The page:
Many of today's foodies are turning to ethnic tastes to satisfy their cravings. This trend increasingly includes barbecue, a natural choice for global experimentation by operators because it's already a ubiquitous item on menus everywhere and its versatility is perfect for creating unique and interesting variations. The key to creating appealing barbecue items is to start with quality ingredients, so operators are also turning to suppliers like Smithfield, which offers a portfolio of classic barbecue cuts that are perfect for global transformation.
Simply by adding unique and interesting flavors, sauces, rubs and spices to Smithfield’s classic low-and-slow barbecue offerings, operators can create exciting global variations.
Another advantage of partnering with Smithfield is that the company also assists operators in identifying current consumer tastes and attitudes, as well as the latest on-trend developments in the marketplace.
While many regions and countries are represented well in this new global barbecue trend, four in particular have identified as rising to the top by virtue of their growing popularity. These include Southeast Asia, Korea, the Caribbean and Argentina.
Satay from Southeast Asia
Neighboring countries Thailand, Indonesia, Malaysia and the Philippines share some tastes, but each country has its own specific flavors, too. One dish that has achieved a high level of acceptance and popularity even among less risky eaters is satay.
Satay can be made from pork, beef or chicken and is marinated, skewered and grilled over a wood-burning or charcoal fire. It is usually served with a rich peanut sauce.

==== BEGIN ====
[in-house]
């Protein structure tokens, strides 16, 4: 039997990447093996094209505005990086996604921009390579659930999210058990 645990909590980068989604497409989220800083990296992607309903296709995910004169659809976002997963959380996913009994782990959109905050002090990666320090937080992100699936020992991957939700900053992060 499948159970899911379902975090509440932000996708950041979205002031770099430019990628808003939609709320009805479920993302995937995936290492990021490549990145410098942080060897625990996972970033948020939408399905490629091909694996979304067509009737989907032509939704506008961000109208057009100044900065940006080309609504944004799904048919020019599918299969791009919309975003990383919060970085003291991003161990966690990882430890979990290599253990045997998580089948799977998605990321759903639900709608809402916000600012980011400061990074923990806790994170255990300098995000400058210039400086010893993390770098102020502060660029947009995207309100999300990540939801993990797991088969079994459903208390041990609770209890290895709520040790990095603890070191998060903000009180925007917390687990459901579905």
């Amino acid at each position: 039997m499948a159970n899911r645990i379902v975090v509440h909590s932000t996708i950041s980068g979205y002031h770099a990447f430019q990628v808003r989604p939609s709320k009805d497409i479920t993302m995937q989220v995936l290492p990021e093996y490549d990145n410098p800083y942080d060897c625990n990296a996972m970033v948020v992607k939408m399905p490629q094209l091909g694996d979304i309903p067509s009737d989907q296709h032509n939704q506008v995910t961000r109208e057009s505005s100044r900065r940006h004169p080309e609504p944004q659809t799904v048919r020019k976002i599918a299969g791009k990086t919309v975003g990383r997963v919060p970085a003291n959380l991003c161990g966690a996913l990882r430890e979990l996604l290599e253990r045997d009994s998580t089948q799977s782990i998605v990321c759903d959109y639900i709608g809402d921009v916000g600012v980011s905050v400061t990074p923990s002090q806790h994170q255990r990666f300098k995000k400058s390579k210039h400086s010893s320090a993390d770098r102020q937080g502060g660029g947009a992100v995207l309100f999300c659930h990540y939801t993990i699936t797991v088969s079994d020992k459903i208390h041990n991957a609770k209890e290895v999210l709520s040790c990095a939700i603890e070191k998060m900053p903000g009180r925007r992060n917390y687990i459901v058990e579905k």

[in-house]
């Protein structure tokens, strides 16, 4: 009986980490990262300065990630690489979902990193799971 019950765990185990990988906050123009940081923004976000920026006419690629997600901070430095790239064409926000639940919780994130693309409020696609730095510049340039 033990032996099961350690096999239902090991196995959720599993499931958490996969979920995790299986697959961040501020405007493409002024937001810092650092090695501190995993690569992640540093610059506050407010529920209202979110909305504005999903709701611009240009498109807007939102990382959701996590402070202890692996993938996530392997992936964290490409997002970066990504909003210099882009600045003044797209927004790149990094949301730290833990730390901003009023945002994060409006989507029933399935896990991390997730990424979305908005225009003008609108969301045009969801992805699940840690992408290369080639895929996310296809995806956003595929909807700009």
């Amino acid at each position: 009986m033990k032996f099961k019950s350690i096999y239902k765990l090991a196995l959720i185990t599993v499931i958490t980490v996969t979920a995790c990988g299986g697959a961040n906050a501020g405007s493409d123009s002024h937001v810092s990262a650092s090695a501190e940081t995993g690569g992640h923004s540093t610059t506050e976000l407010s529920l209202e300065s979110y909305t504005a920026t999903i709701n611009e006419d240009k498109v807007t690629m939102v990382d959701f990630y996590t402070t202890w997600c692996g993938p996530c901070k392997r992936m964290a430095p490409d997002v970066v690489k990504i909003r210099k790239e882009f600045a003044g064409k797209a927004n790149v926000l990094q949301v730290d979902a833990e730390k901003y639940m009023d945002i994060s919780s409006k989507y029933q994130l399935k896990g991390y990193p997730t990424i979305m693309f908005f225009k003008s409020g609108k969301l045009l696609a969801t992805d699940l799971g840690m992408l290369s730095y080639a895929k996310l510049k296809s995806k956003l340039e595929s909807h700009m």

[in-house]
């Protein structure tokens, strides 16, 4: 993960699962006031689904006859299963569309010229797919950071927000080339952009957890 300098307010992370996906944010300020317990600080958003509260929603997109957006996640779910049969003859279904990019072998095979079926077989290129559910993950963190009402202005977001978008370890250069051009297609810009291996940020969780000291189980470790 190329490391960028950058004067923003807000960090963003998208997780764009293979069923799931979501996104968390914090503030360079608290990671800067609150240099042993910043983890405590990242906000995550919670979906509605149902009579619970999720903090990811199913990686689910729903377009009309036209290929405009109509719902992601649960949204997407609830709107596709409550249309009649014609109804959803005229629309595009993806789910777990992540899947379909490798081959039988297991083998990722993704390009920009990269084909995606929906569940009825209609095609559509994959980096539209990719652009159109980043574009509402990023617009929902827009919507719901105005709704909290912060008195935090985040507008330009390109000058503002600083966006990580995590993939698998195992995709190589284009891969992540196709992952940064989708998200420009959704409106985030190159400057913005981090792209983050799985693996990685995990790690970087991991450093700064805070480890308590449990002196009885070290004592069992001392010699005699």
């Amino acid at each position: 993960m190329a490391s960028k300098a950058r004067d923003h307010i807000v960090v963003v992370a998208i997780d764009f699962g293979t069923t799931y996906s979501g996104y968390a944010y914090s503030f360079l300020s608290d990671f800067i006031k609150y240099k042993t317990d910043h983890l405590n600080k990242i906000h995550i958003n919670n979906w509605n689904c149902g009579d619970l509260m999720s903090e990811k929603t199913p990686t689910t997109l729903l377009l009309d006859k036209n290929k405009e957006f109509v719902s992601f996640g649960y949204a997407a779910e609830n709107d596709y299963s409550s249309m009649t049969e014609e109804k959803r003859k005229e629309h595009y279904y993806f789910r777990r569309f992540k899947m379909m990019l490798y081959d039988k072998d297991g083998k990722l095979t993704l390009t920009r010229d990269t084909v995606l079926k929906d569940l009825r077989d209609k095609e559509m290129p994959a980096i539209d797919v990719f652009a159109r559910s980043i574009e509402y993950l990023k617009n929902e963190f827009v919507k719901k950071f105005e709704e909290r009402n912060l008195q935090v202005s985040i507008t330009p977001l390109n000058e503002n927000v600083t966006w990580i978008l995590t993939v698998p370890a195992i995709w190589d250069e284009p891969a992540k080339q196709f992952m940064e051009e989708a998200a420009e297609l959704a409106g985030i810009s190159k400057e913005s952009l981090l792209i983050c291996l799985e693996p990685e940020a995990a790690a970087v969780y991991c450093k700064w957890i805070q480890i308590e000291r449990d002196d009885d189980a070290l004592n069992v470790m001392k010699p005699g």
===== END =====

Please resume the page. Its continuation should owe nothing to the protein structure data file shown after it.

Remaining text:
Gochujang from Korea
Korean cuisine has quickly emerged as one of the most popular Asian cuisines. Lighter, fresher sauces allow it to be perceived as a healthier option to many alternatives, even in barbecue dishes. Street fare includes varieties of barbecue tacos, pork char sui (Cantonese roasted meat) and tonkatsu (a pork cutlet with Japanese influences).
Gochujang, a sweet-and-spicy fermented Korean hot sauce, is often used as a marinade on roast meat or fish and as a flavorful condiment on a variety of other dishes.
Jerk Chicken from the Caribbean
The islands of the Caribbean, including Puerto Rico, Cuba and Jamaica, are all as rich in flavorful tastes as they are in amazing cultures. The cuisine is a fusion of many styles, including African, Creole, Cajun, Asian and many more.
The most popular Caribbean flavor by far, however, is jerk, a Jamaican style of cooking in which meat is dry-rubbed with a specific blend of spicy allspice and Caribbean red peppers, and then cooked over hardwood charcoal in a steel drum.
Argentinian BBQ ribs
With more than a dozen countries, South America obviously has a wide variety of regional cuisines. That said, there are quite a few that are shared by many people in spite of geographic borders.
In Argentina and Brazil, churrasco is a favored barbecue style. A Spanish and Portuguese term for barbecue, churrasco features grilled meats prepared in a regional style on skewers, often served with chimichurri.
One advantage of barbecue is that its versatility makes it perfect for a variety of global applications. By adding an ethnic flair, operators can transform the typical into a more exotic variation sure to turn heads. Products from brands that customers know and trust, like those offered by Smithfield, can help restaurants create the kind of signature tastes that add excitement to a menu and influence adventure-seeking customers to come back again and again. Click here to discover how.